February 24, 1835, was the birthday of Julius Vogel, the first Jew to become premier of New Zealand. (The country’s current prime minister, John Key, is also Jewish by birth.) He served in that position twice, in 1873-1875 and for six months in 1876.
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Julius Vogel was born in London, the son of a Jewish mother, Phoebe Isaac, and a Dutch Christian father, Albert Leopold Vogel. The couple separated when Julius was 6, after which his mother moved back to her parents’ home with Julius and his two surviving siblings.
Julius left school at age 15, returning a few years later to study metallurgy and chemistry. In 1852, he and a friend, A.S. Grant, sailed for Melbourne, Australia, where they established an assaying firm.
After several years of running various businesses in and around the gold fields in Australia, the friend, Grant, returned to England and Vogel settled in Dunolly, a gold-rush town in central Victoria state, where he began to work in journalism. For several years, he was editor of the Marlborough and Dunolly Advertiser, but when recession hit and the paper failed, and an initial attempt by Vogel to run for the state assembly flopped too, he crossed the Tasman Sea to New Zealand, which had become a British colony in 1841. In October 1861, he arrived in Dunedin, a newly founded gold town in Otago province of New Zealand’s South Island.
In less than two months, Vogel had established a new newspaper, the Otago Daily Times, where he remained as editor until 1868. Simultaneously, he began running for political office, serving first on the Otago Provincial Council, from 1863 to 1869.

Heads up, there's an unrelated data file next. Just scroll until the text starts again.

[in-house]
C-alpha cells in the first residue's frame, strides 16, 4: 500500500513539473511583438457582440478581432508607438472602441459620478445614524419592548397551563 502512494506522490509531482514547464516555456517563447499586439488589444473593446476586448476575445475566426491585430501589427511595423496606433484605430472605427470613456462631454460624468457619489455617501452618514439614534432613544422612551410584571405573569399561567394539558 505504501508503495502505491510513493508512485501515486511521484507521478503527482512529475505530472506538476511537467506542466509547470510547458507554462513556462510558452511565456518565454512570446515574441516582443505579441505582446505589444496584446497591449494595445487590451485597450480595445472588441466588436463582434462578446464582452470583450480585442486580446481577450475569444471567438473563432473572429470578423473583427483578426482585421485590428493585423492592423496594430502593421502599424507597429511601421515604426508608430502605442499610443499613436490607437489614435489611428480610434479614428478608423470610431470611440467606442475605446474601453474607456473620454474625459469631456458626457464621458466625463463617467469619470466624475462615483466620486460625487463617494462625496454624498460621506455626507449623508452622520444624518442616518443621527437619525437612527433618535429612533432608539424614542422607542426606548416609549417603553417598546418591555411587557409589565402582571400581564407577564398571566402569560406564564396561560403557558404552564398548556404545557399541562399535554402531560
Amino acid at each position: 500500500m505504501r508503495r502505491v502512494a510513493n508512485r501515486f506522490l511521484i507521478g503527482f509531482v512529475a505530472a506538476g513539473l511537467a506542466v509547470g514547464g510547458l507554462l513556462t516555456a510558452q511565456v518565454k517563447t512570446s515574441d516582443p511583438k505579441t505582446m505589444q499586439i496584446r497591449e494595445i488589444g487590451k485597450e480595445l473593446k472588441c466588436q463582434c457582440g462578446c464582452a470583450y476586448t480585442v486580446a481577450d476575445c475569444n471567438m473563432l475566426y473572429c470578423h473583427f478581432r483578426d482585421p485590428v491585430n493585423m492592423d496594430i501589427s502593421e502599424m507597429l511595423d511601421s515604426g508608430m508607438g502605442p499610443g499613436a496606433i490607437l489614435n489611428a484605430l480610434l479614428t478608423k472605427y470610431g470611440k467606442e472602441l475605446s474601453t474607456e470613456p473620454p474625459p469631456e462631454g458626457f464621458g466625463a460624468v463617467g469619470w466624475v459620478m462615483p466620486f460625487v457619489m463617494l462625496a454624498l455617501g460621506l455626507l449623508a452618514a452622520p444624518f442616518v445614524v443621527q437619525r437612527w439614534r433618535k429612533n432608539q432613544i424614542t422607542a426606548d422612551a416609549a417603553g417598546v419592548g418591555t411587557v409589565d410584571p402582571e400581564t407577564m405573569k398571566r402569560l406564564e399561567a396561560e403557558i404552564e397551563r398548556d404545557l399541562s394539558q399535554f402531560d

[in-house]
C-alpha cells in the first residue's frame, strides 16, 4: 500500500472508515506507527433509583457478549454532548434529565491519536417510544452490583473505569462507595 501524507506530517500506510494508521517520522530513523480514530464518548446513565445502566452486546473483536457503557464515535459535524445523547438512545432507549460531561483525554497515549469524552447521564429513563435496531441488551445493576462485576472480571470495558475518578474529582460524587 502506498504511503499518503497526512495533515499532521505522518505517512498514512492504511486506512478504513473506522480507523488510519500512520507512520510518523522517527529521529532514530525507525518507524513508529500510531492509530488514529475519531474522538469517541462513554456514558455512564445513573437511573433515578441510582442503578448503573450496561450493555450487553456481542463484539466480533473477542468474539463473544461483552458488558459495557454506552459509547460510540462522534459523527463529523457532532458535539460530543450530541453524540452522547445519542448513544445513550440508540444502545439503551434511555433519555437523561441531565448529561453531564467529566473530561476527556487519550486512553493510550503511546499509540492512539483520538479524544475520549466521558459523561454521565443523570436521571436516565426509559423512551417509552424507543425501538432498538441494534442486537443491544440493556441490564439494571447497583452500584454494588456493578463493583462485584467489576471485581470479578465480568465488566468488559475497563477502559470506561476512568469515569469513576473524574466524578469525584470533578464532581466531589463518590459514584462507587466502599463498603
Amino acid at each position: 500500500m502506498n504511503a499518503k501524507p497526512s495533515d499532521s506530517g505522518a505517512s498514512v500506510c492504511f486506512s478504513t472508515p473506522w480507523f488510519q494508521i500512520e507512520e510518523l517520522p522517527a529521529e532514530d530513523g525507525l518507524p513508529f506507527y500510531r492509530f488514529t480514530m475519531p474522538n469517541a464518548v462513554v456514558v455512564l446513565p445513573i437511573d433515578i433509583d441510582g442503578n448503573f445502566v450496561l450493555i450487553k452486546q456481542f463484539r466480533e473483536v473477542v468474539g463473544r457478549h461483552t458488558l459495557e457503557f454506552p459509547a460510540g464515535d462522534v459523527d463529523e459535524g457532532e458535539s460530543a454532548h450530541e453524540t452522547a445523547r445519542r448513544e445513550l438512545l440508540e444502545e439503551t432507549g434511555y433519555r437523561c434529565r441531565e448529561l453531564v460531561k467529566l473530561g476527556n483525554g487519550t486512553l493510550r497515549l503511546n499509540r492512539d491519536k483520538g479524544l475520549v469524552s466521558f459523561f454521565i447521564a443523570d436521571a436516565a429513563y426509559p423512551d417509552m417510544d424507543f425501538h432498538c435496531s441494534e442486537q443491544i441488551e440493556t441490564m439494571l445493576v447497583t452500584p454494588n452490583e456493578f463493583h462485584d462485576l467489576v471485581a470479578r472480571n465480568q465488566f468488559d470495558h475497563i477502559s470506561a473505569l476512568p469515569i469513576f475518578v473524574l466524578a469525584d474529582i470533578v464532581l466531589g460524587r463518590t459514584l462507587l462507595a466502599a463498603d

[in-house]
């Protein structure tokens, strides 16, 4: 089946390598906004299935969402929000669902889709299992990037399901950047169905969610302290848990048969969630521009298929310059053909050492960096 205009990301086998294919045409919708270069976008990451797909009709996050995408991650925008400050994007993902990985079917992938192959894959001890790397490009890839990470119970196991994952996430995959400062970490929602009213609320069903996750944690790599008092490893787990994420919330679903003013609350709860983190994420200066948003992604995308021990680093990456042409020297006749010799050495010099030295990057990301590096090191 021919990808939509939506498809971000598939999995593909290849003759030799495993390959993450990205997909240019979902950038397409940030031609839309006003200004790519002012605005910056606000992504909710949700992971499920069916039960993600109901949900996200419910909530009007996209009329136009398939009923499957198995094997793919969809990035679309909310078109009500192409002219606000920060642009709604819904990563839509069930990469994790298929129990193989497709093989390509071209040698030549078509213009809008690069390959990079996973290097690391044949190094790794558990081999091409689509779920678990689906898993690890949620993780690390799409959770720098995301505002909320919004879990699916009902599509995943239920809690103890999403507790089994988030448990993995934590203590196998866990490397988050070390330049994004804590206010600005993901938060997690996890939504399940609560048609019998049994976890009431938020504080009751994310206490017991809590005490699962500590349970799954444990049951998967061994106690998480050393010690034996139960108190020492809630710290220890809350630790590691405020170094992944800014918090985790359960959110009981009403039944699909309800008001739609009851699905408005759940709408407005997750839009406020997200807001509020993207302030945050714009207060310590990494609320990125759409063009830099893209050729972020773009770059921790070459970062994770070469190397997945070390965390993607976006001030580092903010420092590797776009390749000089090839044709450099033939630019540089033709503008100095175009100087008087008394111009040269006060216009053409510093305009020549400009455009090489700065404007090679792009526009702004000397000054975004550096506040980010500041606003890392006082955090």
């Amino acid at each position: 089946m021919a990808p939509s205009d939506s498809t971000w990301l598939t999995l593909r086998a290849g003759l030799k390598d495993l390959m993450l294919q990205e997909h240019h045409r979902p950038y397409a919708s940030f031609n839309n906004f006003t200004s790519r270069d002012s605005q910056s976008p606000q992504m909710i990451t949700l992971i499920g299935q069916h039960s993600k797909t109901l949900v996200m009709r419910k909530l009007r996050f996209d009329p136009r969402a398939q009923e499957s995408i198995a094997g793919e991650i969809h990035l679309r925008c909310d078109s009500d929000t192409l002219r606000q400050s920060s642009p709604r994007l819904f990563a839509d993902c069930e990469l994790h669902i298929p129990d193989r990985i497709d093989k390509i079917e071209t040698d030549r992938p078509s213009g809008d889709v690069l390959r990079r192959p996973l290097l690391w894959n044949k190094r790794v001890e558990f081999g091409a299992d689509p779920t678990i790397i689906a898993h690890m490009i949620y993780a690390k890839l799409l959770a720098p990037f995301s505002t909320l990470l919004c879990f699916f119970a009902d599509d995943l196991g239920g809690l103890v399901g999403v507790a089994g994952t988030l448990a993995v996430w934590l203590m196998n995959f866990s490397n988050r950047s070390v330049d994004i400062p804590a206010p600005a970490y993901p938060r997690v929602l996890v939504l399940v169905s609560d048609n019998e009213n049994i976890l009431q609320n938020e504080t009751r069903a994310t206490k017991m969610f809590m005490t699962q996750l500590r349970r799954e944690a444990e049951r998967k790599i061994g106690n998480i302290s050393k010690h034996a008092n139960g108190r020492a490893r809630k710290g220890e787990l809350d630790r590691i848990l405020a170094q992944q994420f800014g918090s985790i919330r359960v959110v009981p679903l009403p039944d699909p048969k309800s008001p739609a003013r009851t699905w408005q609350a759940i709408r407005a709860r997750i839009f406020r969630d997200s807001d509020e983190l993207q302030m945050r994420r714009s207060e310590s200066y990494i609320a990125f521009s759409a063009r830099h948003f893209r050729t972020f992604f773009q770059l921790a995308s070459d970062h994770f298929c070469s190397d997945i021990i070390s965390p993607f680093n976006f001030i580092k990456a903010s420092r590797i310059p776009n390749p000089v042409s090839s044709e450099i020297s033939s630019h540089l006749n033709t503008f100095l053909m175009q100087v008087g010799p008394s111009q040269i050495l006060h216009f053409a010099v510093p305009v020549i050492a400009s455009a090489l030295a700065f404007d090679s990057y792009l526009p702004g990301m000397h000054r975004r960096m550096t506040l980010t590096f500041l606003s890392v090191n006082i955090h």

In 1867, he married Mary Clayton, the daughter of a neighbor in Dunedin, with whom he had four children.
Vogel was a strong advocate for regional development, and administrative independence for the South Island.
In both business and politics, Vogel was ambitious and not overly concerned with appearances. When he lost an election for one district, he immediately changed constituencies to run (successfully) in another district. When the owners of the Daily Times fired him, he set up a competitor paper, and when that quickly failed, he and his family moved to Auckland, on the North Island.
In his new home, Vogel continued in journalism, but also became involved in national politics. He joined forces with William Fox, when the latter challenged the government of Edward Stafford, in 1869.
When Fox succeeded Stafford, Vogel became colonial treasurer. He used the position to encourage immigration to New Zealand, to expand the colonial infrastructure, and to buy lands from the indigenous Maori, with whom he generally worked to achieve reconciliation rather than confrontation.
He was an advocate of women’s suffrage (although women did not get the vote in New Zealand until 1893).
Vogel’s “Great Public Works” plan was dependent on the borrowing of large sums of money for New Zealand at low rates of interest, by way of stock offerings in England.